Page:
May 15, 2015
May 14, 2015
John McCormick aka Michigan Nut shared this gorgeous shot from the Pictured Rocks National Lakeshore showing Lake Superior at its calmest.
PS: John’s Pictured Rocks gallery will knock your socks off!
May 13, 2015
The cherry blossoms are out on northwest Michigan’s Old Mission Peninsula. A little over 100 years ago, this annual occurrence gave birth to Traverse City’s National Cherry Festival. The Cherry Festival’s history page shares that sometime around 1910, cherry growers in the Grand Traverse area began to hold informal “blessing of the blossoms” ceremonies each year at blossom time in May. The TC Record-Eagle picks up the story:
Something had to be done to attract tourists to the Grand Traverse area, local resident and community leader Jay P. Smith declared in 1925.
Henry Ford had introduced a new automobile that allowed people to travel long distances with ease, and Hannah, Lay & Co. spurred a growing business atmosphere here, but tourism still lagged. So Smith created the Blessing of the Blossoms festival.
For one day in May area residents and visitors traveled out to the Old Mission Peninsula to view fields of cherry blossoms from the vantage point of two towers, then flocked to a downtown parade that moved east on Front Street from Elmwood Avenue to Railroad Avenue.
“This was kind of a big deal,” said Gary Kaberle, a former National Cherry Festival president. “People really liked this.”
But Smith and his committee quickly realized that a May festival meant children weren’t out of school and tourists were less likely to have time off work, so they moved the festival to July to coincide with the cherry harvest.
Heather writes that she was looking into an orchard from the edges, surrounded by flowers and bees when she took this picture. View her photo bigger on Flickr, see more in her Old Mission Peninsula slideshow and definitely follow her at Snap Happy Gal Photography on Facebook.
PS: If you want to learn about the early days of the Old Mission Peninsula, check out Rev. Peter Dougherty House on Old Mission having one heck of a yard sale from May 2007 on Michigan in Pictures.
May 12, 2015
May 11, 2015
Here’s a cool photo from May of 20111 that I never featured for some reason. That reason might have been so I could link to this article from the Birdwatchers General Store in Cape Cod about the symbiotic relationship between beavers & blue herons. It says in part:
It is thought that the Bay State’s famed naturalist, Henry David Thoreau, never saw a Great Blue Heron nest in Massachusetts. Why? It’s partly because there were no beavers living in MA during Hank’s lifetime. Way back in the 1700s, unregulated cutting eliminated the trees beavers needed for survival.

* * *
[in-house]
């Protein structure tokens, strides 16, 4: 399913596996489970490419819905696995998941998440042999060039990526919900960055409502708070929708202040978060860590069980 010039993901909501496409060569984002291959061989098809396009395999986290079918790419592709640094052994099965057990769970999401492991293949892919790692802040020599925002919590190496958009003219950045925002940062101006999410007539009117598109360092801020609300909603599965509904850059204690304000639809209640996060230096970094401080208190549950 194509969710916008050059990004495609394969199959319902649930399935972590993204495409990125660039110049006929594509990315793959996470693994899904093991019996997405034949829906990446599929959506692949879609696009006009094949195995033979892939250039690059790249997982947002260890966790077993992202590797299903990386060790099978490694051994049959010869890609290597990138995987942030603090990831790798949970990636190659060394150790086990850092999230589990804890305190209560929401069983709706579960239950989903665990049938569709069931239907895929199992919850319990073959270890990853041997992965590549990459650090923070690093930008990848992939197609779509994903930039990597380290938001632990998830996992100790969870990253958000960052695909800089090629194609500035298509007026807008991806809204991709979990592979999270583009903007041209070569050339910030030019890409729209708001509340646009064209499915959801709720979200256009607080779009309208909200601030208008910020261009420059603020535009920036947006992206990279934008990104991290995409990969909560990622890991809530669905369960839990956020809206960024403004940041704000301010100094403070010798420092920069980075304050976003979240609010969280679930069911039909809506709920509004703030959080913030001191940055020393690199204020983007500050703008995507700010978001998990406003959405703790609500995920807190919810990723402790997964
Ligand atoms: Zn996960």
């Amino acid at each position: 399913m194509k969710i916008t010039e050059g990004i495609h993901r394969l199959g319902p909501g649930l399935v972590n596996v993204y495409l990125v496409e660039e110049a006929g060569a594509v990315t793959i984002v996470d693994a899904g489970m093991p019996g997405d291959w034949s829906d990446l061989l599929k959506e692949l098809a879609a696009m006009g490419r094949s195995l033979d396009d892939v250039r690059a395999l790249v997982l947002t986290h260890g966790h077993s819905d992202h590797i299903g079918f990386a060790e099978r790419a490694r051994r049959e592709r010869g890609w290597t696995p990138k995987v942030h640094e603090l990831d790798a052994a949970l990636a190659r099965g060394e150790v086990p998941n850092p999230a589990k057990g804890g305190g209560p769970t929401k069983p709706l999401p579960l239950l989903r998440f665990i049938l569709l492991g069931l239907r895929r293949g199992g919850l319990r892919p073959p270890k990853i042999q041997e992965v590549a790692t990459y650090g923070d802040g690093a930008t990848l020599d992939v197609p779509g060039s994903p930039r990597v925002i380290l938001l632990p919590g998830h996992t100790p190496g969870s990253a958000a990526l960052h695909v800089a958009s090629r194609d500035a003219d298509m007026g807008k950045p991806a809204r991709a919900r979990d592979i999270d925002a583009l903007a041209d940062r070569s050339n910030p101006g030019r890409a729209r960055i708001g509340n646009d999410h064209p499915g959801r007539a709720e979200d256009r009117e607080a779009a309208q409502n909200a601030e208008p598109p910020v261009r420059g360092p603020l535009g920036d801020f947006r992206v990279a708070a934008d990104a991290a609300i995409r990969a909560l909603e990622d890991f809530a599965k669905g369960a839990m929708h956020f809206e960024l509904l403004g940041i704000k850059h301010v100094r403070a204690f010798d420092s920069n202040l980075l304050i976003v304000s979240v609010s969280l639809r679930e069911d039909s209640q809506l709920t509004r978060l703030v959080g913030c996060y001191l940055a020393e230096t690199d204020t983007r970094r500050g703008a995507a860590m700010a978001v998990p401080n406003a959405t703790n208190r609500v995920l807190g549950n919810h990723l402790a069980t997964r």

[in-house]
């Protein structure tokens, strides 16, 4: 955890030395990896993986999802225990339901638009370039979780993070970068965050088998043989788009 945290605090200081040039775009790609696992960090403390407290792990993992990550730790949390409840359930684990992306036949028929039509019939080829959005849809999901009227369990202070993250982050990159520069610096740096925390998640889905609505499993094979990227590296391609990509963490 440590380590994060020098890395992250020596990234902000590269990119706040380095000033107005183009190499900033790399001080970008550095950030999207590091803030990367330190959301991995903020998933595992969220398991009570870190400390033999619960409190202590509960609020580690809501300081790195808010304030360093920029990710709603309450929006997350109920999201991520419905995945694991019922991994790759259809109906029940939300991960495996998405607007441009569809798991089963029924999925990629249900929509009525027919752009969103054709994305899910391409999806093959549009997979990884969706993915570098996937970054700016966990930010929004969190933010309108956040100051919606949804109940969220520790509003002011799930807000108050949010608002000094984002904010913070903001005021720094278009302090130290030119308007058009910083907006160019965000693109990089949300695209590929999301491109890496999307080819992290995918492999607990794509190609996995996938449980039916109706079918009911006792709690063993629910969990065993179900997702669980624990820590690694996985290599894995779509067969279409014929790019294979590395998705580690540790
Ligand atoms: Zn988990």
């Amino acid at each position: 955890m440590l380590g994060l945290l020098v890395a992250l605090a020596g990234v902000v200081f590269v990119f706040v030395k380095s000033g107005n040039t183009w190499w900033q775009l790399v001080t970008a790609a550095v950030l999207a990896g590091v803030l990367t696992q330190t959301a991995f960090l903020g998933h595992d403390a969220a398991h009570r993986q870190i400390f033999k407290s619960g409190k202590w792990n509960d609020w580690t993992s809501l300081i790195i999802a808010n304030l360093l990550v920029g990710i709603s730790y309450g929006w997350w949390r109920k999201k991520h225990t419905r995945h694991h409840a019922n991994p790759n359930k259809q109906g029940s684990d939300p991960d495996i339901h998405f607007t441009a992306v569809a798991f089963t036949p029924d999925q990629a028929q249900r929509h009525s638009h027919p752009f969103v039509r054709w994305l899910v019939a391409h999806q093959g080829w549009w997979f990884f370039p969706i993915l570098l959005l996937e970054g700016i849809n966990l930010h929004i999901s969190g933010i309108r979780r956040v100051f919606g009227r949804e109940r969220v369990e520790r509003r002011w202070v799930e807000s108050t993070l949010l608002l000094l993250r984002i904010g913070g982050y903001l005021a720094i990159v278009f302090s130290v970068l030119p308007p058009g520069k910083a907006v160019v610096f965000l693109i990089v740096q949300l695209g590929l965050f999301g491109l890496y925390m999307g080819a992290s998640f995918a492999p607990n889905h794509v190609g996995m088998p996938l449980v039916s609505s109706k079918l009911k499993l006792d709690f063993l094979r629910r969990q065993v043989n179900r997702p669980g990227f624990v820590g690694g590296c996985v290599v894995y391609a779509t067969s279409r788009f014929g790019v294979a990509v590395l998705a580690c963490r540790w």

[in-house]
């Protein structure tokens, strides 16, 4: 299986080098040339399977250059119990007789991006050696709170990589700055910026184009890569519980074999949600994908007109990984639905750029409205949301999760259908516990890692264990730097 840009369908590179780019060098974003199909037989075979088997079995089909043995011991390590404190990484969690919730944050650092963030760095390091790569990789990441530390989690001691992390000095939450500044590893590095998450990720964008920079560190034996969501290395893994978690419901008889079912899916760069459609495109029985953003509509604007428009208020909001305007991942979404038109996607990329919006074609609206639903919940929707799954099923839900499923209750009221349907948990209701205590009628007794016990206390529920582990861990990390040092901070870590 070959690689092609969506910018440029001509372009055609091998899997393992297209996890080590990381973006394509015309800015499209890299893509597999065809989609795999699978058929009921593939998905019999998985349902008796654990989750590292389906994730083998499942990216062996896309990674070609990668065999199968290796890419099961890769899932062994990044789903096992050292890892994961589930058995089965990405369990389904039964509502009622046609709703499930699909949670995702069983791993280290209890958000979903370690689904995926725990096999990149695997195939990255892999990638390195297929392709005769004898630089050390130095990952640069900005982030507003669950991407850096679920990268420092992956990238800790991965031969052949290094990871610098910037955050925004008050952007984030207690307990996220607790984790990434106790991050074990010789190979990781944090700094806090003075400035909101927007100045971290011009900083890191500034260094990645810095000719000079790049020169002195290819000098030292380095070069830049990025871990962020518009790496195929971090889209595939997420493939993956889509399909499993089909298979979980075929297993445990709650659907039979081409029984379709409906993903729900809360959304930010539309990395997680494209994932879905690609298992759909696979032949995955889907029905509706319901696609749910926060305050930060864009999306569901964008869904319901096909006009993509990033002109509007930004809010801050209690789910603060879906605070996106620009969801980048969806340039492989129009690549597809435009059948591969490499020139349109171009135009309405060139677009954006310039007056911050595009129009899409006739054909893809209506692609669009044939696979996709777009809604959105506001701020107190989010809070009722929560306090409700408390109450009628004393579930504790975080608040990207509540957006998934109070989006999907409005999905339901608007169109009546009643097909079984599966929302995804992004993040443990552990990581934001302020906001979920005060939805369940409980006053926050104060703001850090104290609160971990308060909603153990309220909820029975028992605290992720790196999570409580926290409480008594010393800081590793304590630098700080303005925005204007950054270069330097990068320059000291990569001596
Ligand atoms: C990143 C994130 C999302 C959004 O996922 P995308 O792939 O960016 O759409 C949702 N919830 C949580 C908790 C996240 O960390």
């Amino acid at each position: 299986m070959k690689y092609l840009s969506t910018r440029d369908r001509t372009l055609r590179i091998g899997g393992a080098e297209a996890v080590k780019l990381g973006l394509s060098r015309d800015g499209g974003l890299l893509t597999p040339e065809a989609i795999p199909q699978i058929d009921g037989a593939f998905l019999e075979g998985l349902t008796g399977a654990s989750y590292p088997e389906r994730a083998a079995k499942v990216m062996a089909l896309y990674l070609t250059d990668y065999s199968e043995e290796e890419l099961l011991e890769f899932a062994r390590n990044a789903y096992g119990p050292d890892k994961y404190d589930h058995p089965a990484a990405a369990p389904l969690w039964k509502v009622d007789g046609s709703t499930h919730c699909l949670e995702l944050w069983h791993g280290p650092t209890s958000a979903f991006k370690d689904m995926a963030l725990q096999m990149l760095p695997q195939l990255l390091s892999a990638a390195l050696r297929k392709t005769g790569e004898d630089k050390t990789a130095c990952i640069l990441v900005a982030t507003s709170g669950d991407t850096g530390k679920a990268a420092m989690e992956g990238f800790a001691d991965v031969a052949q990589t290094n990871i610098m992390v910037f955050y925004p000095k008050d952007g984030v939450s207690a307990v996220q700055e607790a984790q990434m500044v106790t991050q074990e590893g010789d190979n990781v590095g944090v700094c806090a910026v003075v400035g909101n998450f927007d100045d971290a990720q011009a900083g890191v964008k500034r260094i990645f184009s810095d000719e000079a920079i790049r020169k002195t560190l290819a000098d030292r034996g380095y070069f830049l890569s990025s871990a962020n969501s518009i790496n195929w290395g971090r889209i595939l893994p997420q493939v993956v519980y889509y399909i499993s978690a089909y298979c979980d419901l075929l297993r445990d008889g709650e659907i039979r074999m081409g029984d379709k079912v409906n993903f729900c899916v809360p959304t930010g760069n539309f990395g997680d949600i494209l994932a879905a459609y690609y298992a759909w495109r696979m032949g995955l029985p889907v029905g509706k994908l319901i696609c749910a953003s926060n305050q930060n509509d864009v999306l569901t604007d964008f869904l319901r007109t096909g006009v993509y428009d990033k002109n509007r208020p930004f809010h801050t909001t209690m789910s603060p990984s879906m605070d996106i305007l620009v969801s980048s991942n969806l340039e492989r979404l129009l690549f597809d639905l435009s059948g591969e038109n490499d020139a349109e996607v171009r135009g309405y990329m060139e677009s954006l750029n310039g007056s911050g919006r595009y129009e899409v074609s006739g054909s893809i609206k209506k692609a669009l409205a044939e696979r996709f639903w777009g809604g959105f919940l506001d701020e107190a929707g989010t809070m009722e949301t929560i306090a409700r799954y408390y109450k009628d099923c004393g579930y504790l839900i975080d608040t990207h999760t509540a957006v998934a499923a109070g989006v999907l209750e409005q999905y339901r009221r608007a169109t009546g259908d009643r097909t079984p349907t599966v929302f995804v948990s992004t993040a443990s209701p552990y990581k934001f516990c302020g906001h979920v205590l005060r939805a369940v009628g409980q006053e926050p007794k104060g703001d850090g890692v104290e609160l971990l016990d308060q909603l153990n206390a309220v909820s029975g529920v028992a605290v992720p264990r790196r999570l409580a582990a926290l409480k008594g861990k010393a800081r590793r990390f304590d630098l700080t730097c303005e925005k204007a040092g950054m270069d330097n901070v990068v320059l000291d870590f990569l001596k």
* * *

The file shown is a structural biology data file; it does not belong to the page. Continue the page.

…Today, beavers are once again thriving in MA. That’s not only great news for anyone who enjoys seeing beavers, but it’s great news for Great Blue Herons as well.
I think we all know how beavers operate. They find a secluded stream, cut down a few trees and dam it up. The area behind the dam becomes flooded and turns into a beaver pond. Why do beavers need to go through all the work to build their very own pond? The beavers create a pond so they can have underwater access to their lodge, even when everything is frozen in the winter. However, the newly built pond often entraps large trees, which eventually drown and die. Dead trees growing out of the center of a pond may look eerie to us, but they are magnets to herons. The dead trees provide excellent platforms for the birds to build their nests on. In addition, the water prevents terrestrial predators from munching on the eggs and babies. Between the swampy setting, the dead trees, the bulky stick nests and the gangly herons, the whole scene looks a Gothic nursery, but the birds love it.
More spring wallpaper on Michigan in Pictures.
May 9, 2015
A very happy Mother’s Day to all the hardworking Michigan mommas out there!
PS: I guess this qualifies as another entry in the ever-expanding Michigan in Pictures Duckie Project.
May 8, 2015
Reports of morels are coming in from all across the state. They’ll be celebrating our delicious woodland friends this weekend (May 8-10) at the Mesick Mushroom Festival and next weekend (May 14-17) at the National Morel Mushroom Festival in Boyne City.
If you’re looking for Michigan morel photos and features, click that link for a ton from Michigan in Pictures. Happy hunting!!